The process begins with large high-grade rice kernels which are milled or “polished” to remove the outer layers leaving only the core or “pearl’ of starch that is the center of each grain. The amount of material removed from each kernel determines the purity of the remaining rice grain and is one factor in assigning classification to the resulting Japanese Sake. Once the rice has been polished to the desired depth, it is soaked and steamed to prepare it for the two-step fermentation process.
In the first step, the Koji (a benign fungus) is introduced to the rice and water mixture. The Koji converts the complex starch of the polished kernel to simple sugars. In the second stage, Sake yeast or Shubo (Moto,) completes the fermentation process by converting the sugars into alcohol.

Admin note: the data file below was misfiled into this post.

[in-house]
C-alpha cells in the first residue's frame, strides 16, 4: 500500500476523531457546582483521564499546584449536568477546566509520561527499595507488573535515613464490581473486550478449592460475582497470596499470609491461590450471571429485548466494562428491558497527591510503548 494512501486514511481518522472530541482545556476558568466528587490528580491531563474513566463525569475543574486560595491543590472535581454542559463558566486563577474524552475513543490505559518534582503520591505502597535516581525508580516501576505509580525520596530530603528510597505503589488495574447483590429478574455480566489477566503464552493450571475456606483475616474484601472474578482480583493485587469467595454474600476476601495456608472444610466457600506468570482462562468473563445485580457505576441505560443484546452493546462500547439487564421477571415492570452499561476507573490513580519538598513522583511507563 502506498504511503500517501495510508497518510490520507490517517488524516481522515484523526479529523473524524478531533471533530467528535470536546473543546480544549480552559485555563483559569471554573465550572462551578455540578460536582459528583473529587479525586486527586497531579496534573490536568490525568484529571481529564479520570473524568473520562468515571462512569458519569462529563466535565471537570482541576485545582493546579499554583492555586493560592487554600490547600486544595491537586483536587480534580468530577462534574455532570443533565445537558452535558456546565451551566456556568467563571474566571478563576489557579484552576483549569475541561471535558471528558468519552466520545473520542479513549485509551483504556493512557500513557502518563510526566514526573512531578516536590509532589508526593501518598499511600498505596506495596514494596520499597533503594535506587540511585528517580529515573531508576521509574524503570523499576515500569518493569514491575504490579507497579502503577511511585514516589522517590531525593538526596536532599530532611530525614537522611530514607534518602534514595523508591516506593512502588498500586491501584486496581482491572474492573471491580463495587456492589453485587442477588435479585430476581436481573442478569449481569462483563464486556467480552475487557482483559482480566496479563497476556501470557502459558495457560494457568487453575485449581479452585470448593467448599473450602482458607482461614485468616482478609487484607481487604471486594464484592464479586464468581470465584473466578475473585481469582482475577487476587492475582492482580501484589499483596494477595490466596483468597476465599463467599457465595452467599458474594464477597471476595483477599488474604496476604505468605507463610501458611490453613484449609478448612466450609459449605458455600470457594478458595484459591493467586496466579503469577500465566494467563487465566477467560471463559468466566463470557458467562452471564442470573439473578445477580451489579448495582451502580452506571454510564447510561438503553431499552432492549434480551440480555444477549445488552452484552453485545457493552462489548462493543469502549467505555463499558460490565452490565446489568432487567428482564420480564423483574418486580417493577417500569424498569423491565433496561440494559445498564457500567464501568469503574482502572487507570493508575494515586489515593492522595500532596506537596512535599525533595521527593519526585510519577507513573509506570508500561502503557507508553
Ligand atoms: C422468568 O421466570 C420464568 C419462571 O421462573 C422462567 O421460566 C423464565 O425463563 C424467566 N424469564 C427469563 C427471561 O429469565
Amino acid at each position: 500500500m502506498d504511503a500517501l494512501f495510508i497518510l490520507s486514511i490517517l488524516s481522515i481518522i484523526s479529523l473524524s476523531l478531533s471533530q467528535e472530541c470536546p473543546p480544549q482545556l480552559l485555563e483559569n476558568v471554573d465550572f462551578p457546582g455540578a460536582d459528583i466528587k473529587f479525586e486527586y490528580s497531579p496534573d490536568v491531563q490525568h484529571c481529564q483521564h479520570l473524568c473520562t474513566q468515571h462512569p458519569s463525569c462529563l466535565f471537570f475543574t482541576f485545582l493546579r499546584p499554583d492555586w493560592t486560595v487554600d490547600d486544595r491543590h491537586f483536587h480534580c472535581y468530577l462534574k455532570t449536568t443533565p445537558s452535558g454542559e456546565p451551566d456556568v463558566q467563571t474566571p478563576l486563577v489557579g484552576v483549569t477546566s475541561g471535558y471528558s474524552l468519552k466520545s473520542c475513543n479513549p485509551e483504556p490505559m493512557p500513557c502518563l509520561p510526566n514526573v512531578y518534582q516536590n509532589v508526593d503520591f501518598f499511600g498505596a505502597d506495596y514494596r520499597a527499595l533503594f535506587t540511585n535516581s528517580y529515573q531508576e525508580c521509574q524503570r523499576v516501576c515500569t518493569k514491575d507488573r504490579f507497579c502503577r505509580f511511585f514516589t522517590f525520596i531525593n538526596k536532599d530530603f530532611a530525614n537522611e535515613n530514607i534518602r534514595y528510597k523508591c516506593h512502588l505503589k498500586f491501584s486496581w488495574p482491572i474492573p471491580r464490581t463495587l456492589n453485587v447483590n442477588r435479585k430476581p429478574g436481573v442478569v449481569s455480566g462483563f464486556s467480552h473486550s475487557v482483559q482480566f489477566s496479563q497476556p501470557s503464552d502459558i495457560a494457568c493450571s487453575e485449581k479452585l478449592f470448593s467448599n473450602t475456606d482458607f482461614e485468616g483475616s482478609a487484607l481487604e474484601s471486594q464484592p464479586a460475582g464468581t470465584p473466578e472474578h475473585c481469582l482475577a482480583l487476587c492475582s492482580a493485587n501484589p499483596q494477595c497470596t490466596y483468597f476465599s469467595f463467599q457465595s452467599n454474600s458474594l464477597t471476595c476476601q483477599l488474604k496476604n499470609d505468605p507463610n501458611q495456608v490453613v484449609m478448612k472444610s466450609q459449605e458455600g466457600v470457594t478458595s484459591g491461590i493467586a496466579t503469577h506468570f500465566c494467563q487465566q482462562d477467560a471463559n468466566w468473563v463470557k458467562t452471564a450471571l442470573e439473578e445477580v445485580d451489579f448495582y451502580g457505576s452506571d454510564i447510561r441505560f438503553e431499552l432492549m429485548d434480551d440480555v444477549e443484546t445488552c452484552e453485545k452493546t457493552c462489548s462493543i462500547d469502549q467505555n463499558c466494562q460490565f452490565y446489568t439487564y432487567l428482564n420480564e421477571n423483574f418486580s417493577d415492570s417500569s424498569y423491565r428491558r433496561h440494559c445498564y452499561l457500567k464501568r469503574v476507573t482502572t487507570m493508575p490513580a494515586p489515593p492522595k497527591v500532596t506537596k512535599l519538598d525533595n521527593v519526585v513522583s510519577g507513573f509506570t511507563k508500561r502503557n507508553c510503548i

Finally, the liquid content of the mixture is pressed out and filtered before being pasteurized and bottled. Hiro Sake is pasteurized twice, keeping its flavors. The finished Japanese Sake contains approximately 15% alcohol.
Hiro Sake is made with an unusually high polished ratio versus the national Japanese average, providing a light and refreshing flavor.